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VOLUME 2 , ISSUE 1 ( January-June, 2018 ) > List of Articles


Big Data Analytics and Pharmacovigilance—An Ethical and Legal Consideration

Rahat Kumar, Pratyush Sharma, MaheshInder Singha

Keywords : Adverse drug reactions (ADRs), Big data analytics, Ethical considerations, Pharmacovigilance.

Citation Information : Kumar R, Sharma P, Singha M. Big Data Analytics and Pharmacovigilance—An Ethical and Legal Consideration. Curr Trends Diagn Treat 2018; 2 (1):58-65.

DOI: 10.5005/jp-journals-10055-0040

License: NA

Published Online: 01-06-2018

Copyright Statement:  NA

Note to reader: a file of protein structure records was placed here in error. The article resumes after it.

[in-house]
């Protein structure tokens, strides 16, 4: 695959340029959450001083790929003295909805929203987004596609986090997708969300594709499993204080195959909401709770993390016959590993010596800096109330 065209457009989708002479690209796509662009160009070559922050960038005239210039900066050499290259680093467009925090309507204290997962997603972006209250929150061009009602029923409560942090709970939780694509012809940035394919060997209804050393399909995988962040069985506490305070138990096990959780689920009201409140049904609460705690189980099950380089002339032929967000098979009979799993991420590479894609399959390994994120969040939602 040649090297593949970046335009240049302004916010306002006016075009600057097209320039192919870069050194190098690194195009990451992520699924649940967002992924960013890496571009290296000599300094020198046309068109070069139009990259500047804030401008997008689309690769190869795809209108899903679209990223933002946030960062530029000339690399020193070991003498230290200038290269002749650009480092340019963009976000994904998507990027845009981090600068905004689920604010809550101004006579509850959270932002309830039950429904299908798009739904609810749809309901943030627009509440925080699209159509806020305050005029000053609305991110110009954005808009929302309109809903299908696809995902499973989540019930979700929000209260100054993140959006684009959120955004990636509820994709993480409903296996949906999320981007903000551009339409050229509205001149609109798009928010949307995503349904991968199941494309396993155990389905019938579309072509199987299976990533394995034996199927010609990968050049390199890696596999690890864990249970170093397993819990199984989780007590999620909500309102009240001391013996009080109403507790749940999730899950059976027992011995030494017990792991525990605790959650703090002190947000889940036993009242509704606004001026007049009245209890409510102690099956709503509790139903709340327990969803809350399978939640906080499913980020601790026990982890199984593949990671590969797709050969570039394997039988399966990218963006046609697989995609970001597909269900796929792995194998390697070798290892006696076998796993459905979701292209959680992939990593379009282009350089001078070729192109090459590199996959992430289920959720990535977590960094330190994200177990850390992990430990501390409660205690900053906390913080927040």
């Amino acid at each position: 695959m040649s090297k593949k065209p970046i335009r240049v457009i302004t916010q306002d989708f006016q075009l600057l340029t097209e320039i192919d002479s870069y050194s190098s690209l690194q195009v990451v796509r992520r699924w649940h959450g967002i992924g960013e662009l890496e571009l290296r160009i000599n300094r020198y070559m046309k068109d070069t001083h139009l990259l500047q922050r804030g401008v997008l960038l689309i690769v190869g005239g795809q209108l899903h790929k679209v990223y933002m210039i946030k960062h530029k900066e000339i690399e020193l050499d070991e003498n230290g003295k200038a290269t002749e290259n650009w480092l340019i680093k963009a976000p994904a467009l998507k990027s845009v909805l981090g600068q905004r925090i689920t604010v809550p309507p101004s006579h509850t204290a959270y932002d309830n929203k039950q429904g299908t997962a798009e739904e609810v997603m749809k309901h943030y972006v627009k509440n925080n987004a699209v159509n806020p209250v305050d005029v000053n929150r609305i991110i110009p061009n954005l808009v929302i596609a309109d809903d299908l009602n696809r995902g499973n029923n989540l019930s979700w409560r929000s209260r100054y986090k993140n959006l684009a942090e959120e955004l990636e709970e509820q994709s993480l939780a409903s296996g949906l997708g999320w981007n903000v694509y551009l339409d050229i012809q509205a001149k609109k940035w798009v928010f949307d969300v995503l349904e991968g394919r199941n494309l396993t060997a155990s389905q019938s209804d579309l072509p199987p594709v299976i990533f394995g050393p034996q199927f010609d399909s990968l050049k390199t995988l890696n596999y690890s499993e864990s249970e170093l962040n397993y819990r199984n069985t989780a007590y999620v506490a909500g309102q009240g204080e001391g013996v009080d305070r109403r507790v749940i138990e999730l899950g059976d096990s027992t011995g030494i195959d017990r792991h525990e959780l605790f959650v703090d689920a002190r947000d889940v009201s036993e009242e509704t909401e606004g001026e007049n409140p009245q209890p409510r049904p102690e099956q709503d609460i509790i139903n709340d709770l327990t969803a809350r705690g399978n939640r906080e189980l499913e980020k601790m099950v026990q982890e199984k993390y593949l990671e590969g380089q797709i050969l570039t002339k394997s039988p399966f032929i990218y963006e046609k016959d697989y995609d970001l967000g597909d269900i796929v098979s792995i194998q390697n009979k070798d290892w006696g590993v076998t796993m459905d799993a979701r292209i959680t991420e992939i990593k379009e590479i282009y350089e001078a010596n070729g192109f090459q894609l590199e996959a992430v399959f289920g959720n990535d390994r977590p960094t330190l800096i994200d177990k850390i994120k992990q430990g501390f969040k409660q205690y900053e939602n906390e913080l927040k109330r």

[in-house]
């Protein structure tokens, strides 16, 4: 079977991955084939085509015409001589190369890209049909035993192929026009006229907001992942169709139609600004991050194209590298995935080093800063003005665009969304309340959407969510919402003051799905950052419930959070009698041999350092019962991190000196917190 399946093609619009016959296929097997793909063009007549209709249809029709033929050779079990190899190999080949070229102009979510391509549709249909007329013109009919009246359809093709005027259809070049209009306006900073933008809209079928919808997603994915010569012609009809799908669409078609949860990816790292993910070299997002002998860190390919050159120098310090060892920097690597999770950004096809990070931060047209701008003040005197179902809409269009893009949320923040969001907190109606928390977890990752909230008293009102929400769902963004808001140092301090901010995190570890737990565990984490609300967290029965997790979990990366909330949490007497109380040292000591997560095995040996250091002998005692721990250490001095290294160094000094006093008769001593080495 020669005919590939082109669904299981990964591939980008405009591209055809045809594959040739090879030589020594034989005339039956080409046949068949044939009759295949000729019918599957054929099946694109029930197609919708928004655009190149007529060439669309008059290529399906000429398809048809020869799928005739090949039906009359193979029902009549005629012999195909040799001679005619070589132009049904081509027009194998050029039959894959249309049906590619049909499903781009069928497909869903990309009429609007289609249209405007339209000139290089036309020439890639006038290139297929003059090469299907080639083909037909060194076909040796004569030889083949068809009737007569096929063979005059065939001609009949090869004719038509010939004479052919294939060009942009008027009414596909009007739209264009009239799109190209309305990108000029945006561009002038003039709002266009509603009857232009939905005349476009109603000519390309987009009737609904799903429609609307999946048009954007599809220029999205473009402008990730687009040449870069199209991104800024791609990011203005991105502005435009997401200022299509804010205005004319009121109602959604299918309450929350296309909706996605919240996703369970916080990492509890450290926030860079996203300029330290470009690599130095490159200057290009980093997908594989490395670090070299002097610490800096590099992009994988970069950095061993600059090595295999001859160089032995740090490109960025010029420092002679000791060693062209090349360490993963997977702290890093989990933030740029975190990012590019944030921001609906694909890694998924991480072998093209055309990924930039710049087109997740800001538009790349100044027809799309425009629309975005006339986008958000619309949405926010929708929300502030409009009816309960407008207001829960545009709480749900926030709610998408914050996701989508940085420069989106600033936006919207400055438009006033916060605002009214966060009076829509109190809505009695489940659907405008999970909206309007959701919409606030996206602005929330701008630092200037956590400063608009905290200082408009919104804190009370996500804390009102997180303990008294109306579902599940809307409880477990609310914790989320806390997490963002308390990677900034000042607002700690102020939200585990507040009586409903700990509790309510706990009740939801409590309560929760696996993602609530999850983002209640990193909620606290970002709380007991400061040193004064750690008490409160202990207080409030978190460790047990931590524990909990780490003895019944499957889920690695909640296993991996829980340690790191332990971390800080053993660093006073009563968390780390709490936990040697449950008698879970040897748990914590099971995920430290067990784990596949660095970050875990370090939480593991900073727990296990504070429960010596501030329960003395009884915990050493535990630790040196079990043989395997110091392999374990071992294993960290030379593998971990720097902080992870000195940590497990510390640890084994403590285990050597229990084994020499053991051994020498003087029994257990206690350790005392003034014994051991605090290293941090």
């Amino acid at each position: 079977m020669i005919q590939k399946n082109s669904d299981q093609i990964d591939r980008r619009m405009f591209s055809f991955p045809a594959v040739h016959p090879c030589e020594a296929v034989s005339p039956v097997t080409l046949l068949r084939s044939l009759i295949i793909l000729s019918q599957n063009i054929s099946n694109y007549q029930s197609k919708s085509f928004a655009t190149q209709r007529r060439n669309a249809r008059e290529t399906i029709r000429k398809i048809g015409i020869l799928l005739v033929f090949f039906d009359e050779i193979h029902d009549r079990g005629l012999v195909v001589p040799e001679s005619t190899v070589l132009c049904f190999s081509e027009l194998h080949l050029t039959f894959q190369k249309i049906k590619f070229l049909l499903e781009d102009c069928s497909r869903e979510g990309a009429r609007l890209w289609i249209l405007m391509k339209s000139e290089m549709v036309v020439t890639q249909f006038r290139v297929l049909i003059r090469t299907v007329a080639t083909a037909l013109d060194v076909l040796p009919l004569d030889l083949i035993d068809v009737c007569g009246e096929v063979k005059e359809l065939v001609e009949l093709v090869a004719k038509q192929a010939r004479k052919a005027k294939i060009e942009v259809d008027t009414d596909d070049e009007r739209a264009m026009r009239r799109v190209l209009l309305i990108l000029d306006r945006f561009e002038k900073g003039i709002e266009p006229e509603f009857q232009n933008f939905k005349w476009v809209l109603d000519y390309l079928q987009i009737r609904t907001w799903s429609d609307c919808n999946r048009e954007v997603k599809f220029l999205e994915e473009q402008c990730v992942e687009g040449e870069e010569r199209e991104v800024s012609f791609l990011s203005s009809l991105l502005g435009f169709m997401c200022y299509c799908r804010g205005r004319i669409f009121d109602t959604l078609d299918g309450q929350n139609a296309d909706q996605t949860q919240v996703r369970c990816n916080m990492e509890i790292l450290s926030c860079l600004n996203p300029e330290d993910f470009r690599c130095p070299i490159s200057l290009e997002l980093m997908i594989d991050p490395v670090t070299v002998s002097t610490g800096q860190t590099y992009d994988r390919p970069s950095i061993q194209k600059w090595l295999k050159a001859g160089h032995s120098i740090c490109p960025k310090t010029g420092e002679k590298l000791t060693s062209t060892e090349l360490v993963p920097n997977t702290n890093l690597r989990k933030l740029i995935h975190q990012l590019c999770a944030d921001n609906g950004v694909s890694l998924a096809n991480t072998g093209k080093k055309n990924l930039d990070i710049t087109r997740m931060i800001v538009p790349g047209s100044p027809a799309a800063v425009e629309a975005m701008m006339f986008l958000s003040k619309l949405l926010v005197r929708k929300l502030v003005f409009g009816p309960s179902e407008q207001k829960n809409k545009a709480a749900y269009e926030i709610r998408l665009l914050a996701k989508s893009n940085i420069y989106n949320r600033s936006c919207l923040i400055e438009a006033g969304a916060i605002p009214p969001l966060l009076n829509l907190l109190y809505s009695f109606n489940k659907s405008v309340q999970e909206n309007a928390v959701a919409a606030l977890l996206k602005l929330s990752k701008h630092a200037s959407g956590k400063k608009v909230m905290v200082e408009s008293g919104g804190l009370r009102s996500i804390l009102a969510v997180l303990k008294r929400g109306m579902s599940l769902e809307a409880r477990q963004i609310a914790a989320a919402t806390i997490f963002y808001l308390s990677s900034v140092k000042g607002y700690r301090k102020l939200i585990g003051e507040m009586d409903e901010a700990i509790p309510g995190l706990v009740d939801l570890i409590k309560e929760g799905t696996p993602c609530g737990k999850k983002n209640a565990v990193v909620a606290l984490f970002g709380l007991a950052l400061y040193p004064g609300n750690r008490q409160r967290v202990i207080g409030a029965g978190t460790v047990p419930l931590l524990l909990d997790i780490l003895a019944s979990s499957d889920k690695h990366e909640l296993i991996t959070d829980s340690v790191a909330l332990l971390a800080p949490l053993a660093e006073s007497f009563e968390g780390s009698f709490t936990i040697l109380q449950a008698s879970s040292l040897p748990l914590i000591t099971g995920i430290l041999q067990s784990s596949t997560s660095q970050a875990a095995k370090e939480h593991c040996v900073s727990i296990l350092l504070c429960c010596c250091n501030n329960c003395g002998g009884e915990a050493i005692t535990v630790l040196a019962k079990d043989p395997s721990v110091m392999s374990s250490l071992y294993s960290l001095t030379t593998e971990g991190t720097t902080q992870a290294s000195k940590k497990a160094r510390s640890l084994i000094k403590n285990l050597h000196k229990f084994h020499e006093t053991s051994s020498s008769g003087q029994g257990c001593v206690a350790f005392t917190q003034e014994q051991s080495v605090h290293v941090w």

Drug side effects become once the drugs enter the market. Such type of side effects also called adverse drug reactions (ADRs). ADRs are a major cause of morbidity and mortality among people and present a major health problem worldwide. Thus, what we need is effective post-marketing safety surveillance (or called as pharmacovigilance). In pharmacovigilance, adverse events are obtained from various sources such as drug manufacturers, healthcare professionals, and patients/people consuming these drugs but this presents a problem of lesser reporting as reporting is voluntary amongst these groups. The solution to this problem is the use of big data analytics. Big data” has become a more and more cited term in health care, for the potential use of the huge amount of data collected from digital medical records or administrative data (e.g., drug prescriptions, hospital dismissal forms, healthcare services, etc. and also as a support for regulatory decisions, pharmacovigilance included. Big data also references artificial intelligence, infrastructure, and services, as well as automated processing operations that facilitate the collection, storage, and analysis of data gathered and being produced in ever-increasing quantities. Big data obtained via social media is analyzed using statistics might have considerable errors and biases for individuals not conforming to group characteristics. Utilization of big data in Pharmacovigilance will bring in the potential to complement traditional spontaneous reporting systems, by allowing an epidemiological approach to determine the incidence of adverse events in the population.

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